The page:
SACRAMENTO (CBS13) – Bicycle laws in California may be changing.

Assembly Bill 697 would now let bicyclists to ride in the right-hand lane or bicycle lane. If the cyclist is in a traffic lane that is wide enough for cars and bicycles to travel side-by-side, he or she would need to stay to the far right and allow a car to safely pass, unless the conditions are too hazardous. Cyclists could also move into the lane in order to pass another car or bike going in the same direction, or to make a left-hand turn. Exceptions would also be made if the bicycle rider is on a highway with one-way traffic. In that case the bicyclist would be allowed to ride near the left-hand curb or edge of the roadway.

Current law requires cyclists to “ride as close as practicable to the right-hand curb or edge of the roadway, except under specified conditions, including, among other things, when reasonably necessary to avoid conditions that make it unsafe or when approaching a place where a right turn is authorized.”

The bill’s author, Asm. Phil Ting (D-San Francisco) said, “With more people realizing the health and environmental benefits of biking as their primary mode of transportation, we need to ensure drivers and cyclists can safely exist together on our roadways. AB 697 removes any confusion over where cyclists can ride when bike lanes are not available.”

READ ALSO: Only 4 Bike Helmets Earned 5 Stars In Safety Test

Approximately 11,000 Sacramentans bike to work, according to a 2016 report from the Alliance for Biking & Walking, but Sacramento is the 5th deadliest city for bicyclists.

A report from The Wall Street Journal looked into data collected by the National Highway Traffic Safety Administration  from 2007-16. It shows the bicyclist death rate in Sacramento during that span was 4.8 per 100,000 people.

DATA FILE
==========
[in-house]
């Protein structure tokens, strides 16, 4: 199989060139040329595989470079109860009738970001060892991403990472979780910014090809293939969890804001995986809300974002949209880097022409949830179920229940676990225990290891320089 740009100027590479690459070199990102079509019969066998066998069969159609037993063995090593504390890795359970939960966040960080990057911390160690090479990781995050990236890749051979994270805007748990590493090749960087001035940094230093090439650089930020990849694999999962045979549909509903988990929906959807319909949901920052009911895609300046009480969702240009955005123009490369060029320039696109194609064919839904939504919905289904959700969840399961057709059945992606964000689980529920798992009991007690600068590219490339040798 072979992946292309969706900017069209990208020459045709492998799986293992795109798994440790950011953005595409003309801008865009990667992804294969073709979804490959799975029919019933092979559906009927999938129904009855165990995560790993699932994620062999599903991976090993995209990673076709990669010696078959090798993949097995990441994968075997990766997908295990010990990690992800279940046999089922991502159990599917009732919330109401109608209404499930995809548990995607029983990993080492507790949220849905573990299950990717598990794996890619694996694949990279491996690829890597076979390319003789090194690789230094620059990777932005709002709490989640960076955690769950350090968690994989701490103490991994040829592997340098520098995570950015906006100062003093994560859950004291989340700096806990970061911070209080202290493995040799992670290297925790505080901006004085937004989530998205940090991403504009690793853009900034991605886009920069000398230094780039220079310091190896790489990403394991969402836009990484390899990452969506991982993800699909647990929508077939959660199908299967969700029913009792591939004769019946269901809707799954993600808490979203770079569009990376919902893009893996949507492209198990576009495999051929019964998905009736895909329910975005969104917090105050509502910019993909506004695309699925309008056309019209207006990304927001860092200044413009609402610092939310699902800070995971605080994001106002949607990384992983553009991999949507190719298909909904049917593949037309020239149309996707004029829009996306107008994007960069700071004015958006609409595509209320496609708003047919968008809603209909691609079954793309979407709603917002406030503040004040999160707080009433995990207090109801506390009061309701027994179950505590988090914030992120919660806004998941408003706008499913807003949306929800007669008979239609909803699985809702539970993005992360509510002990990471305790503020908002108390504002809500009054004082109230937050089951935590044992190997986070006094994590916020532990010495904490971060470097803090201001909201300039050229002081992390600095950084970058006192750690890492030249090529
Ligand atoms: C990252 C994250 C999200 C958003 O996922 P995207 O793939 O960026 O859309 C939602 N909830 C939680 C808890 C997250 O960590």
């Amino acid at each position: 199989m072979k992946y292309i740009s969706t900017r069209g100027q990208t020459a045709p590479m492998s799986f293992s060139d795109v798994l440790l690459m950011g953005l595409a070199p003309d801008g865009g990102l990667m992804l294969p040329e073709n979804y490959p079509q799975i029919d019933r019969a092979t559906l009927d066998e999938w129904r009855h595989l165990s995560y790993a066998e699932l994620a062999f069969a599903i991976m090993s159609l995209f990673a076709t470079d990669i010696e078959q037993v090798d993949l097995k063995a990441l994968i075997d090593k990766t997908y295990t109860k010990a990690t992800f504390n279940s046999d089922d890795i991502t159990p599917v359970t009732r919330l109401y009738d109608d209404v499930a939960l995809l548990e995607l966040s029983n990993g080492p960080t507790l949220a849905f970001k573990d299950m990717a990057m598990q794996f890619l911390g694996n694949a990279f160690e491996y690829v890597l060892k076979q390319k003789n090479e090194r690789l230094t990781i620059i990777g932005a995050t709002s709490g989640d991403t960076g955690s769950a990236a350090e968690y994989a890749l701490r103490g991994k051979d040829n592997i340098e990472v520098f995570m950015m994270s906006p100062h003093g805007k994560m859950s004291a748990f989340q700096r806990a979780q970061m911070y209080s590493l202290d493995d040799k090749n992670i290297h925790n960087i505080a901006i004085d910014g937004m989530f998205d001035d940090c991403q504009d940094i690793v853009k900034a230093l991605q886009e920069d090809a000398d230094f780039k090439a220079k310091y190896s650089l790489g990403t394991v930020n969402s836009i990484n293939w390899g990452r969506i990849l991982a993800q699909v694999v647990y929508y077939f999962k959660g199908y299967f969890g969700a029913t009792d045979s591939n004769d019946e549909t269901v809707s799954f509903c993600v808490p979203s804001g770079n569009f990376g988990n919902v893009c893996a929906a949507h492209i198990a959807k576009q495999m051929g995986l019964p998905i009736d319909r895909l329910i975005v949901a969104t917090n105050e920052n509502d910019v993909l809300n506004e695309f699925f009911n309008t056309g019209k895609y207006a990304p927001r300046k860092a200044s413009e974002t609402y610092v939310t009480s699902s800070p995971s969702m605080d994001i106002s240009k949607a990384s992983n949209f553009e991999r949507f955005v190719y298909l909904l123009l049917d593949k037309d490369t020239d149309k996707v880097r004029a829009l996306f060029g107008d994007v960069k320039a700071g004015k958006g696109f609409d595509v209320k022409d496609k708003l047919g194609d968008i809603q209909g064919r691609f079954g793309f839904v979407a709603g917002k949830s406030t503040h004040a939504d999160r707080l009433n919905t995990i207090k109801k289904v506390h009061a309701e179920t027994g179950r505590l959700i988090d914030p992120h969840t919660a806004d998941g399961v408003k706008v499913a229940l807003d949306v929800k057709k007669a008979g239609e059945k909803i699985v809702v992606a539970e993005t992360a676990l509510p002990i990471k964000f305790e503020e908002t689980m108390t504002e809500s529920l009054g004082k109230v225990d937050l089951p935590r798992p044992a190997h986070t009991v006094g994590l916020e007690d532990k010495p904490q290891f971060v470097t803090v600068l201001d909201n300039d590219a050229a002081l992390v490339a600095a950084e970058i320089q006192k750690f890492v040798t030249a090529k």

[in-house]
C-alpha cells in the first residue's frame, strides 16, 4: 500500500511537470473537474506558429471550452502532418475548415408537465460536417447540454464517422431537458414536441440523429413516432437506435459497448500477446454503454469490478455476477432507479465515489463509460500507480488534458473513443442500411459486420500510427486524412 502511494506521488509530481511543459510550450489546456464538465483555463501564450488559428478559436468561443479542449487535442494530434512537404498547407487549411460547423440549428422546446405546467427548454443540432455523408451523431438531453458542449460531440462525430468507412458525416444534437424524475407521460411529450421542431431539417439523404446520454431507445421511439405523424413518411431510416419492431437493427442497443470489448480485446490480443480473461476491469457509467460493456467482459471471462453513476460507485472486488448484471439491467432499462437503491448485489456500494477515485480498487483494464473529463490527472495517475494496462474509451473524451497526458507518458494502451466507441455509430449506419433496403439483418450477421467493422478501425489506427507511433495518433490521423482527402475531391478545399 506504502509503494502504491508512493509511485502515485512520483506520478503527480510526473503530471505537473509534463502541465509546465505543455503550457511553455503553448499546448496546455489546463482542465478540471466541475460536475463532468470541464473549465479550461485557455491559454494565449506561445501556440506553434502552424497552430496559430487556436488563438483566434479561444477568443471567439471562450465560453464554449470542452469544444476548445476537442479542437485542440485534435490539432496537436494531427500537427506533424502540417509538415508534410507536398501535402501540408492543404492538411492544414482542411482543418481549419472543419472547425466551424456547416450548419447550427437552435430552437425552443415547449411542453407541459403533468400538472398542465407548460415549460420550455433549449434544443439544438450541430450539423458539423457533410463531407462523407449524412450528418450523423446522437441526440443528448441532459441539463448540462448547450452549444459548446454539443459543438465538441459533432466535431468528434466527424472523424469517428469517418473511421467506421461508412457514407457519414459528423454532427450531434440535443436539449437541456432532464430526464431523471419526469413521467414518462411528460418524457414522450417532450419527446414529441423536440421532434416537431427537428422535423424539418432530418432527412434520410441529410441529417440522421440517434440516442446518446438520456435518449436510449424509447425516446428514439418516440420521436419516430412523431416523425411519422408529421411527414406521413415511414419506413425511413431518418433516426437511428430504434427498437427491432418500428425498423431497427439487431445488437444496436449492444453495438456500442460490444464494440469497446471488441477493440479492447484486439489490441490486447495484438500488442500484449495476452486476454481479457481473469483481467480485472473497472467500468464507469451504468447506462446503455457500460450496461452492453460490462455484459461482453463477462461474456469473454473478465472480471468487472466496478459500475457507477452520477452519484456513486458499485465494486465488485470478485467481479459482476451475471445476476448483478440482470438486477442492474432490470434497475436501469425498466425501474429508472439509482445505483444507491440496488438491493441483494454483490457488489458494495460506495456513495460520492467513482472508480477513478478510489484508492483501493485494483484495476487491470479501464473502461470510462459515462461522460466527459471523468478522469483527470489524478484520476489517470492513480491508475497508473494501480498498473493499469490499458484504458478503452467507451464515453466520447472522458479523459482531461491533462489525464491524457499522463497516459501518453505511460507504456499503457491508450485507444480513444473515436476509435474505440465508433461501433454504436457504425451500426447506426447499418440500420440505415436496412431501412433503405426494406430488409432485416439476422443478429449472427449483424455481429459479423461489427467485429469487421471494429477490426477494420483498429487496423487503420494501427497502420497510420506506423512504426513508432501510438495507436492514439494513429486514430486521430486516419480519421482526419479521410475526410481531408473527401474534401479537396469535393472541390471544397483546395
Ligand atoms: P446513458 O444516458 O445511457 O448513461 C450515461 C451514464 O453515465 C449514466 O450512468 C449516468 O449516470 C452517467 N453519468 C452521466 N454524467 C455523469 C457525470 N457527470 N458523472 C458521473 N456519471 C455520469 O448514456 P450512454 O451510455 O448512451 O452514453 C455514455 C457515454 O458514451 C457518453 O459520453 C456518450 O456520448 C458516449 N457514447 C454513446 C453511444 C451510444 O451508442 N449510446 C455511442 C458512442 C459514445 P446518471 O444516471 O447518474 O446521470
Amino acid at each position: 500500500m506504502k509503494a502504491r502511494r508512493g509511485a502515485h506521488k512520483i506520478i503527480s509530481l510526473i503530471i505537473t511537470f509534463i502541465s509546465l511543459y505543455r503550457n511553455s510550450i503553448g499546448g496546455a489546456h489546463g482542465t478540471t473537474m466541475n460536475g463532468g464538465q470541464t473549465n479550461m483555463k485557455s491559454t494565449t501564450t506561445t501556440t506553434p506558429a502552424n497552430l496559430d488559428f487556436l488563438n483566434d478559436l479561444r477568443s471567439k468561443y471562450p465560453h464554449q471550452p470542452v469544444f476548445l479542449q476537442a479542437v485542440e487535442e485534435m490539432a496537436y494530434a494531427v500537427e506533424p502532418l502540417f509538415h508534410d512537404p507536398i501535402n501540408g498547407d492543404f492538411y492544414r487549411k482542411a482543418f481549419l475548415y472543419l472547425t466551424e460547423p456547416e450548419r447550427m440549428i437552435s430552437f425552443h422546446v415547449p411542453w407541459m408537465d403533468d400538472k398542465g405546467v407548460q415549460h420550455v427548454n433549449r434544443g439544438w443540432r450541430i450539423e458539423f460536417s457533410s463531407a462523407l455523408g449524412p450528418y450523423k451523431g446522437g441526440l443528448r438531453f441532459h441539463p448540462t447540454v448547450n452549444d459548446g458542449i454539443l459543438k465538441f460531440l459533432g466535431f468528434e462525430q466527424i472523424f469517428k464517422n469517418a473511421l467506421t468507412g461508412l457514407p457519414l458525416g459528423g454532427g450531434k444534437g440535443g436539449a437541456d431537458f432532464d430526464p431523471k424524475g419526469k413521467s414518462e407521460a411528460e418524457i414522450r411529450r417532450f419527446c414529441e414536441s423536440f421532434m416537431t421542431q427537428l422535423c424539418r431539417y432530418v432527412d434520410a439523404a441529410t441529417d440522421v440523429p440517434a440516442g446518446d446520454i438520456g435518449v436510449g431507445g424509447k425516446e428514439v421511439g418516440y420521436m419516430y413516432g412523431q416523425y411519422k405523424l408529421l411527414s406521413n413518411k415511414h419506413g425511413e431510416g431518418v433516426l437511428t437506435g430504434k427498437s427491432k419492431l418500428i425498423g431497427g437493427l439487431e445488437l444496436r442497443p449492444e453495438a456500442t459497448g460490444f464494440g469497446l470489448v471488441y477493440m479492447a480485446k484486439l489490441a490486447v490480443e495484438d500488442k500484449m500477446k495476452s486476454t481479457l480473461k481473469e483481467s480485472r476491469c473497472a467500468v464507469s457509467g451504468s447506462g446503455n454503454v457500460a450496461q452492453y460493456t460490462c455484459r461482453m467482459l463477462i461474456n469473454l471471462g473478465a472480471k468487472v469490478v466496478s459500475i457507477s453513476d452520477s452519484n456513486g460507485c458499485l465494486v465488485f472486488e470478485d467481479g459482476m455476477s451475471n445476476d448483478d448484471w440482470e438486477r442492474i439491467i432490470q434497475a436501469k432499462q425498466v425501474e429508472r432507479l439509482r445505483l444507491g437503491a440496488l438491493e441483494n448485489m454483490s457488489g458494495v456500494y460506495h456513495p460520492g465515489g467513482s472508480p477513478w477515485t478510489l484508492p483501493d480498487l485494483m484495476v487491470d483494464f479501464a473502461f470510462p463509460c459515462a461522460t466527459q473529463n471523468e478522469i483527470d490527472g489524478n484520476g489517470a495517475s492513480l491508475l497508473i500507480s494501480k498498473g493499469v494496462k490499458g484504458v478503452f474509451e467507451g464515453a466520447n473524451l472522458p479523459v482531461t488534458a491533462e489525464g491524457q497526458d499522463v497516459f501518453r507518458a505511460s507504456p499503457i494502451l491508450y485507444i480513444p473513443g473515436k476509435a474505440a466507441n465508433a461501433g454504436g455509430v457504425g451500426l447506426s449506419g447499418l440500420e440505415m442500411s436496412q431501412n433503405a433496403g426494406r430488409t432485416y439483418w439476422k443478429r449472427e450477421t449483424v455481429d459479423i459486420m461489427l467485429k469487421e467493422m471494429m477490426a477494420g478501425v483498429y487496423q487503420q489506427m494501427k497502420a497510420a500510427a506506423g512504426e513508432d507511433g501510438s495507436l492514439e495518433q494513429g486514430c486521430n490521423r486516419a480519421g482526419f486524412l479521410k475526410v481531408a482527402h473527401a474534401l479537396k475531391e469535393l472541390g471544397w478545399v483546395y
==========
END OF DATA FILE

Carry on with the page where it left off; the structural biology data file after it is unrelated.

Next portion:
READ ALSO: Hundreds Of Kids Injured In Bike Accidents Each Day

During the spring, Sacramento installed bike lanes on several Downtown and Midtown streets.

Five years ago, California passed a three-foot bike law requiring drivers to maintain a three-foot buffer zone between cyclists.

Comments (3)
  1. Jeff Wilson says:

    It honestly has ZERO to do with where a cyclist rides their bikes and more to do with distracted drivers and idiot drivers. I used to ride my bike to work each day, about 7 miles each way. In a period of 18 months I was hit 4 times. Once while I was in a bike lane approaching an intersection, impatient drivers were crossing over into the bike lane t make the right turn much further down at the corner, but they could not wit for the light to change so they ride up the bike lane and on the curb. Got clipped by a vehicle mirror, and when it broke off the driver chased me down and want to fight. Another time was riding in a bike lane and a Sacramento county bus pulled over right in front of me, causing me to move out into the traffic lane and around the bus. No way to more further off the shoulder of the road with ending up in ditch. Yes I gave the driver the finger as I rode by hi window. So at the intersection of Watt and Elkhorn I was making a left from Elkhorn on to watt. I was following the rules, I was on the outside of the ight lane turning left. The bus driver made the turn with me then proceeded to run his bus into the side of me as I made the corner, all o he could pull over at the stop after the corner. Yes he made contact with me and I had given him plenty of room. Of course SACRT did nothing about the issue and never once followup with me about the complaint.

  2. Tim Olson says:

    I ride in the right hand side all the time. If the law allows people to ride in either lane, what’s supposed to happen if someone’s riding towards me going the wrong way of flowing traffic? The current laws are fine as is any cyclist is viewed as if they are a motorist.

  3. Serge Issakov says:

    You guys missed the whole point. The current wording in CVC 21202 already allows “bicyclists to ride in the right-hand lane” except when the lane is wide enough to share, it’s just worded backwards. This bill adjusts the wording so that it is more clear.

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